Sonography is a simple, inexpensive, and readily available imaging modality that has become an essential component of the management of renal transplantation. It is indicated in almost all patients with acute renal failure and also is useful in the evaluation of pain, infection, and hematuria and the performance of percutaneous biopsy. Although many aspects of sonography are similar in native and transplanted kidneys, there are important differences and problems unique to the renal allograft, which form the basis for this review. The anatomy of renal transplantation and changes that accompany parenchymal disorders are discussed, but particular attention focuses on problems related to the urinary tract, fluid collections, and vascular disorders. By becoming more familiar with transplant sonography, nephrologists will be better able to incorporate this indispensable tool into the care of their patients.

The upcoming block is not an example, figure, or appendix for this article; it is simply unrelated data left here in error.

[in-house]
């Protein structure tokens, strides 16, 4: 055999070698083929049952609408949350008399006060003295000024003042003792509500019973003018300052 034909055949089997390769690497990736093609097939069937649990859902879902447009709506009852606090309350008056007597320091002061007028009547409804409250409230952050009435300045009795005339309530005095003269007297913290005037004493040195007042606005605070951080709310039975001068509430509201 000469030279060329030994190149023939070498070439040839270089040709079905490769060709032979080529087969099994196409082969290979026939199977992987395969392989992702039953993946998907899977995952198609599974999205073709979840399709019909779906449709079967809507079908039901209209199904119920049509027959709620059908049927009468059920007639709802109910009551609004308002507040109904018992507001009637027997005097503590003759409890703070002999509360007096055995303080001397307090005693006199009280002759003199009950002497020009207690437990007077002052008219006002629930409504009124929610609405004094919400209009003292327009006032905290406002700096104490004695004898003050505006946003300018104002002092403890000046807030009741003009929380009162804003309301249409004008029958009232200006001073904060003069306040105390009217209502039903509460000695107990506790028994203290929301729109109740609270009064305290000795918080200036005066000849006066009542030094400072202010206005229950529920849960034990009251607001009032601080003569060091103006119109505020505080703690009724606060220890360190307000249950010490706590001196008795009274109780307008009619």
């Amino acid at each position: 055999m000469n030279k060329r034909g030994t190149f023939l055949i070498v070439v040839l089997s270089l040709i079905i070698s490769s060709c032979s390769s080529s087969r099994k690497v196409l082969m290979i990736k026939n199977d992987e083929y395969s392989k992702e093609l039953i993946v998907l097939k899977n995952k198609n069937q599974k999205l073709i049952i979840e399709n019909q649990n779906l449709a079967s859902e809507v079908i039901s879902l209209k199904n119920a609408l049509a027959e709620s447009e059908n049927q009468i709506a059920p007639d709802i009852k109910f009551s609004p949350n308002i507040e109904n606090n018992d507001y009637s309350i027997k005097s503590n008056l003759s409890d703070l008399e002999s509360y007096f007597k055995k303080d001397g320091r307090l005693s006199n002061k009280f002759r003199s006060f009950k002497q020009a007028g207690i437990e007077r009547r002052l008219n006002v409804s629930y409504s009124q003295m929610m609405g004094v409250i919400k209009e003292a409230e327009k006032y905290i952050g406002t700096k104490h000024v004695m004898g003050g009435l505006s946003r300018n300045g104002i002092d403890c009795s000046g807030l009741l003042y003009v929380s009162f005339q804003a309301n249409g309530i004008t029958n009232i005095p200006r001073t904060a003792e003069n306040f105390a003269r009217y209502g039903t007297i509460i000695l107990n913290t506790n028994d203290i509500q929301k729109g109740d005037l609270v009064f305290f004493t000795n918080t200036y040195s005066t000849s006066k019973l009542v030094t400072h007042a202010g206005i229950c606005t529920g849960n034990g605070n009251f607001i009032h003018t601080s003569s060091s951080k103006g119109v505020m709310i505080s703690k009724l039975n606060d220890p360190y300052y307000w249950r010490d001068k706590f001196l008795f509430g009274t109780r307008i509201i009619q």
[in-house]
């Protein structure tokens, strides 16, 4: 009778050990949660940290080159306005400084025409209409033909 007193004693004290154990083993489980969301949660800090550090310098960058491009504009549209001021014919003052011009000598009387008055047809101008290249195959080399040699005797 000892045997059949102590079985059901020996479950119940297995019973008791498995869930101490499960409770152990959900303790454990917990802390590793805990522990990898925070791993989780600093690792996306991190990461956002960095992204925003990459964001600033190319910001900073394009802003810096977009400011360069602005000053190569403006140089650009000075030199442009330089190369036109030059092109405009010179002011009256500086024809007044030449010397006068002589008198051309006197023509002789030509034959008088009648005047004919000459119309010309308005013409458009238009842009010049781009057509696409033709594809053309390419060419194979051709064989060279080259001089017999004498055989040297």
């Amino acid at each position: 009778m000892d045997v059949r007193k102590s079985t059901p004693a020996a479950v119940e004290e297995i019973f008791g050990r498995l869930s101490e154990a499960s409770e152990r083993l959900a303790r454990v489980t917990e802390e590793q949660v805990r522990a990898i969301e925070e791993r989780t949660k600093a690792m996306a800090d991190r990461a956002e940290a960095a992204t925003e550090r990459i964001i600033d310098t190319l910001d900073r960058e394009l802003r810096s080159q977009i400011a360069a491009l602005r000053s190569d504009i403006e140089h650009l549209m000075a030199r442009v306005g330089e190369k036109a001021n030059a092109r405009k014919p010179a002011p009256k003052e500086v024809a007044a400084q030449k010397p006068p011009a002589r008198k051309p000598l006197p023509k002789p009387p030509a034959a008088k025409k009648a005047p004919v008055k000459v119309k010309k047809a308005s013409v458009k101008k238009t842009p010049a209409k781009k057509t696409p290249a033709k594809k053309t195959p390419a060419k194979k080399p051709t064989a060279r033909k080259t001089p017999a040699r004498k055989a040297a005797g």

Copyright 2002 by the National Kidney Foundation, Inc.